hives


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hives

 (hīvz)
pl.n. (used with a sing. or pl. verb)
A rash characterized by intensely itching welts, triggered by the release of histamine and caused by an allergic response to any of multiple agents or conditions, including food, drugs, and infections. Also called nettle rash, urticaria.

[Origin unknown.]

hives

(haɪvz)
n
(Pathology) (functioning as singular or plural) pathol a nontechnical name for urticaria
[C16: of uncertain origin]

hives

(haɪvz)

n. (used with a sing. or pl. v.)
a transient eruption of large, itchy wheals on the skin usu. caused by an allergic reaction; urticaria.
[1490–1500; orig. Scots; of obscure orig.]

hives

(hīvz)
Itchy welts on the skin that are redder or paler than the surrounding skin. Hives may result from an allergic reaction, but often the cause is unknown.

hives

A skin condition, also known as urticaria, characterized by raised swellings that itch and burn. It is caused by allergies and sometimes injury or cold.
ThesaurusAntonymsRelated WordsSynonymsLegend:
Noun1.hives - an itchy skin eruption characterized by weals with pale interiors and well-defined red marginshives - an itchy skin eruption characterized by weals with pale interiors and well-defined red margins; usually the result of an allergic response to insect bites or food or drugs
rash, roseola, skin rash, efflorescence - any red eruption of the skin
hypersensitivity reaction - an inappropriate and excessive reaction to an allergen (as pollen or dust or animal hair or certain foods); severity ranges from mild allergy to severe systemic reactions leading to anaphylactic shock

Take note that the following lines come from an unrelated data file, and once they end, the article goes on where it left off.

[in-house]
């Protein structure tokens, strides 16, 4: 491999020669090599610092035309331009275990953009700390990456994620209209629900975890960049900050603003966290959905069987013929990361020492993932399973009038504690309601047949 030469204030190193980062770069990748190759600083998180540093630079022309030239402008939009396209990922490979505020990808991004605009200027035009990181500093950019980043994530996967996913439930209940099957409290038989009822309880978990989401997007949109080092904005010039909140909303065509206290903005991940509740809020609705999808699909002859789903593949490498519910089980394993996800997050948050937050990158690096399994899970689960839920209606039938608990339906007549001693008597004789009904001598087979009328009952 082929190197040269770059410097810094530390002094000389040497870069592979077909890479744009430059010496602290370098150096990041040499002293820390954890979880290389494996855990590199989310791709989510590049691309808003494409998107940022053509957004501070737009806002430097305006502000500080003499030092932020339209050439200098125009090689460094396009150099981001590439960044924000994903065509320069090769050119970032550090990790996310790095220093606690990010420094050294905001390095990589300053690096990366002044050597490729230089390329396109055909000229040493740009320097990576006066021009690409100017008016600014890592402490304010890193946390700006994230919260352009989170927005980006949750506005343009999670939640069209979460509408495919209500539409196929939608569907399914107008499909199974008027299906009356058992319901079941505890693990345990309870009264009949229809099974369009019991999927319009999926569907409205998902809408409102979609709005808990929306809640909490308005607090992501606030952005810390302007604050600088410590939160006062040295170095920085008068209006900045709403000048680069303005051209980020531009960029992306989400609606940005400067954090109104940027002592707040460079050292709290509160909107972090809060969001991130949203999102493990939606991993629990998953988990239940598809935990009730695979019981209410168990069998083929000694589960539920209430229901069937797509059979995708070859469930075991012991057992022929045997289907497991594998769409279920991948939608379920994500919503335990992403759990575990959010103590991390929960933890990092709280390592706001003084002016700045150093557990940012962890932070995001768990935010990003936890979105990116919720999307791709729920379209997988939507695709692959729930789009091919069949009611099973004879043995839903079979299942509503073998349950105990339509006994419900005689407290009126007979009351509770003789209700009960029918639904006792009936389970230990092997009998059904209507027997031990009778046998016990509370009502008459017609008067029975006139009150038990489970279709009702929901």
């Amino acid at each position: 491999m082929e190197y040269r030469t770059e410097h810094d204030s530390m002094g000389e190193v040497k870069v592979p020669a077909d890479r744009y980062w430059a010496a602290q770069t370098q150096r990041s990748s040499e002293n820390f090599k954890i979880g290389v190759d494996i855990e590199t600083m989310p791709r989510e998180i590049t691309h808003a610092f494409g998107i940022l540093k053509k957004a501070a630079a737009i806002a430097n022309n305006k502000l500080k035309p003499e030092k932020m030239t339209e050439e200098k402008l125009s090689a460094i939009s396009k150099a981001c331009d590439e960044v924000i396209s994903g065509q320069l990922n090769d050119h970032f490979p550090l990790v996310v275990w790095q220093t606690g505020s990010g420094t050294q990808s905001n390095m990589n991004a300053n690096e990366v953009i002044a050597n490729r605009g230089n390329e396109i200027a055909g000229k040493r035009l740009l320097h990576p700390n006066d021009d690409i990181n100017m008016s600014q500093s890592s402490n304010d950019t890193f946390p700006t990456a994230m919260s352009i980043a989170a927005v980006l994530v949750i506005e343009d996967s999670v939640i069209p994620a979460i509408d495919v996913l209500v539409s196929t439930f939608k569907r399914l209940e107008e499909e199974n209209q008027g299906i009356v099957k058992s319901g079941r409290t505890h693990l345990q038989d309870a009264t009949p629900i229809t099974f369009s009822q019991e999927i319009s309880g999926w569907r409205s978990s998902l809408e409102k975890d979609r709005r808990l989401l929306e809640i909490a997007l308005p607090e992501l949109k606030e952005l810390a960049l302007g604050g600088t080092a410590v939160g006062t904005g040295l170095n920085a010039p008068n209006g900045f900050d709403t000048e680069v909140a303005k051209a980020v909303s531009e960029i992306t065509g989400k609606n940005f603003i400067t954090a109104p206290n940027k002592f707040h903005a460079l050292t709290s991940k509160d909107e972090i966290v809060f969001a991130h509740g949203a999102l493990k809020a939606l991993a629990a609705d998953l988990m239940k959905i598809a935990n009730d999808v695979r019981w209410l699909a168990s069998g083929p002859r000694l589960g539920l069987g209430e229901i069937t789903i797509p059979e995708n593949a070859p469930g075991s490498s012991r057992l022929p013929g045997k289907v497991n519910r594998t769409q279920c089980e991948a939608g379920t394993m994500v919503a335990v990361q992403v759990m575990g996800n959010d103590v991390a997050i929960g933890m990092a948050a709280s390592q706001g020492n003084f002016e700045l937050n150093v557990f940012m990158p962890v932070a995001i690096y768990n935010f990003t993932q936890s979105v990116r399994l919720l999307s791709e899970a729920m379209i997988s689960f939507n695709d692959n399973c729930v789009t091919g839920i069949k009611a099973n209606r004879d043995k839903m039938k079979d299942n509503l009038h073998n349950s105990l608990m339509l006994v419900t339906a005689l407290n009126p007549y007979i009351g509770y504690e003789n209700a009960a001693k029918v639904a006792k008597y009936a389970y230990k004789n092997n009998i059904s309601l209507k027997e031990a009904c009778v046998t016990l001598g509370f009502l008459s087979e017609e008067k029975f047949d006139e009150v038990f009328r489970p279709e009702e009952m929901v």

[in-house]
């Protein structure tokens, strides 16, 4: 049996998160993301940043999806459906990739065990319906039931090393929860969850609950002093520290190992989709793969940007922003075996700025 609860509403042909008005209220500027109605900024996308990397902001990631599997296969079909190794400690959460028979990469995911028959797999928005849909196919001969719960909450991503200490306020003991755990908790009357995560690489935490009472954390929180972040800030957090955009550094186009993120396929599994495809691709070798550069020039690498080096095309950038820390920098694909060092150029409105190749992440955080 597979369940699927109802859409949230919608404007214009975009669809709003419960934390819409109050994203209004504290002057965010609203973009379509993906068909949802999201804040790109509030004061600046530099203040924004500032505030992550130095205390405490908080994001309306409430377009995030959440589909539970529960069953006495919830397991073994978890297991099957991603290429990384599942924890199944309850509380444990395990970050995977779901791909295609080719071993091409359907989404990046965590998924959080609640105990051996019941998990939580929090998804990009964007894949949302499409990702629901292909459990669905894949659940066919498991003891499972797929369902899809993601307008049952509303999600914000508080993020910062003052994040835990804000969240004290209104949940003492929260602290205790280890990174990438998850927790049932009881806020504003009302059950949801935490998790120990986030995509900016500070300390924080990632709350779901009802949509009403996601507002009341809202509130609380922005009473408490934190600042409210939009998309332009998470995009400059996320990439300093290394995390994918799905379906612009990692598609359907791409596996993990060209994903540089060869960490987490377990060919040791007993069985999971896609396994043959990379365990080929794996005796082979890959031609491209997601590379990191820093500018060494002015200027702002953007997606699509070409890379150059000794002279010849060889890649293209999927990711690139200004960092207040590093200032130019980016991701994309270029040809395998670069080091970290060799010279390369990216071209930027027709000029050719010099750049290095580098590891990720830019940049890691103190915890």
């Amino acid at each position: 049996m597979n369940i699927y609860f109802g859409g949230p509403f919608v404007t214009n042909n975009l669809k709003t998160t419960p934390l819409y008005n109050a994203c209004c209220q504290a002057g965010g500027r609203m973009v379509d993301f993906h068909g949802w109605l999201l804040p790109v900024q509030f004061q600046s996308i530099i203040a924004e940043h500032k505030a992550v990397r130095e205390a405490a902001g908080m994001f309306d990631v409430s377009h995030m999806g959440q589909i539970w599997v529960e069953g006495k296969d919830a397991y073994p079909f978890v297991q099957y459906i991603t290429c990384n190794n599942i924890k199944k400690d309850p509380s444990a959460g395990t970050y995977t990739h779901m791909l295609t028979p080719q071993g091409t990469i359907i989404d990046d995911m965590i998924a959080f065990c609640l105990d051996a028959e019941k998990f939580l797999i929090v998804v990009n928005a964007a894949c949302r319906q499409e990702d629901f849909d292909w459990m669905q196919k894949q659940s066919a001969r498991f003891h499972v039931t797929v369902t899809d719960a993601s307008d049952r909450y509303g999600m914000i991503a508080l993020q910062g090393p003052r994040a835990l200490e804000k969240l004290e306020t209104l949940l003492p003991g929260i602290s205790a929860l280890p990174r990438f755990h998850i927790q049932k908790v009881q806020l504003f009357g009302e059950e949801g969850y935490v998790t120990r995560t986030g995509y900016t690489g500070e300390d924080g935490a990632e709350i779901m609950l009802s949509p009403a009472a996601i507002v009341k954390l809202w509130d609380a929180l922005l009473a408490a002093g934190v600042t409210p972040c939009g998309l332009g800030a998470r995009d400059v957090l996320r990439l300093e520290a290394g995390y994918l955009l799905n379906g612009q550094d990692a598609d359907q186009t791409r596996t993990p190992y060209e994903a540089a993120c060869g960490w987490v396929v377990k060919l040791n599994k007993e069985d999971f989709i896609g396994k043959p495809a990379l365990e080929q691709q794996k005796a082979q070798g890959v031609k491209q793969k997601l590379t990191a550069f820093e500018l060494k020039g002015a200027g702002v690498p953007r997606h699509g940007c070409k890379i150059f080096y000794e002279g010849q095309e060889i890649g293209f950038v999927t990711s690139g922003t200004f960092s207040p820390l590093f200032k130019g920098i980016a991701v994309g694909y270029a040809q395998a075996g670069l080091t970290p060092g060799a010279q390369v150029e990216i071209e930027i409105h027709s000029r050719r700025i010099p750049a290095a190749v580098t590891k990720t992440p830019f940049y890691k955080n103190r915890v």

Translations

hives

[haɪvz] NPL (Med) → urticaria fsing

hives

pl (Med) → Nesselausschlag m, → Nesselsucht f; oranges give me hivesvon Orangen krieg ich Auschlag (inf)

hives

n., pl. ronchas, erupción alérgica.

hives

npl ronchas, urticaria (form)
References in classic literature ?
Melissa had all a sound bee's hereditary hatred against the big, squeaking, feathery Thief of the Hives.
I am going to begin by asking him to help me open one of the hives.
Going into the shady outer room, he took down from the wall his veil, that hung on a peg, and putting it on, and thrusting his hands into his pockets, he went into the fenced-in bee-garden, where there stood in the midst of a closely mown space in regular rows, fastened with bast on posts, all the hives he knew so well, the old stocks, each with its own history, and along the fences the younger swarms hived that year.
He leant back against the hives, and with upturned face made observations on the stars, whose cold pulses were beating amid the black hollows above, in serene dissociation from these two wisps of human life.
The belts of woodland that traverse the lower prairies and border the rivers are peopled by innumerable swarms of wild bees, which make their hives in hollow trees and fill them with honey tolled from the rich flowers of the prairies.
They have here multitudes of bees of various kinds; some are tame, like ours, and form their combs in hives.
Yes, a hive," repeated the Canadian, "and bees humming round it.
There are two sides to the life of every man, his individual life, which is the more free the more abstract its interests, and his elemental hive life in which he inevitably obeys laws laid down for him.
A BEE from Mount Hymettus, the queen of the hive, ascended to Olympus to present Jupiter some honey fresh from her combs.
You would be no better than a drone at your time of day, with a young hive to feed and swarm.
It is such as he, as little conscious of himself as the bee in a hive, who are the lucky in life, for they have the best chance of happiness: their activities are shared by all, and their pleasures are only pleasures because they are enjoyed in common; you will see them on Whit-Monday dancing on Hampstead Heath, shouting at a football match, or from club windows in Pall Mall cheering a royal procession.
No sooner would this become evident than the NORTHERN HIVE would excite the same ideas and sensations in the more southern parts of America which it formerly did in the southern parts of Europe.